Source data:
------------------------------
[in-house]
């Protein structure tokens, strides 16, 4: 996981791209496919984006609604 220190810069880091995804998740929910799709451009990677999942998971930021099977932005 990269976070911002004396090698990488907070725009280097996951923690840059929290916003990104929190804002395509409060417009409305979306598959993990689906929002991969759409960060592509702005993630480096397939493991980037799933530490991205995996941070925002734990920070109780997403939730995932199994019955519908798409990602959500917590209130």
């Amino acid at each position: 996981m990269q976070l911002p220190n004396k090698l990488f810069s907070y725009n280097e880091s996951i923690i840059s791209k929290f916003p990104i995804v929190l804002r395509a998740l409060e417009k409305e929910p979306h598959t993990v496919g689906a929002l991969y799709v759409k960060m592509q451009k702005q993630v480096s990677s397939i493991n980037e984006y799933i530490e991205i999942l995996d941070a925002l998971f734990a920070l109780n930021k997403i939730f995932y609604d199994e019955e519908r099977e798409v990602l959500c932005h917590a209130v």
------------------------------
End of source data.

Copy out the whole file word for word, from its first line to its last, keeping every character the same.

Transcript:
[in-house]
């Protein structure tokens, strides 16, 4: 996981791209496919984006609604 220190810069880091995804998740929910799709451009990677999942998971930021099977932005 990269976070911002004396090698990488907070725009280097996951923690840059929290916003990104929190804002395509409060417009409305979306598959993990689906929002991969759409960060592509702005993630480096397939493991980037799933530490991205995996941070925002734990920070109780997403939730995932199994019955519908798409990602959500917590209130």
């Amino acid at each position: 996981m990269q976070l911002p220190n004396k090698l990488f810069s907070y725009n280097e880091s996951i923690i840059s791209k929290f916003p990104i995804v929190l804002r395509a998740l409060e417009k409305e929910p979306h598959t993990v496919g689906a929002l991969y799709v759409k960060m592509q451009k702005q993630v480096s990677s397939i493991n980037e984006y799933i530490e991205i999942l995996d941070a925002l998971f734990a920070l109780n930021k997403i939730f995932y609604d199994e019955e519908r099977e798409v990602l959500c932005h917590a209130v």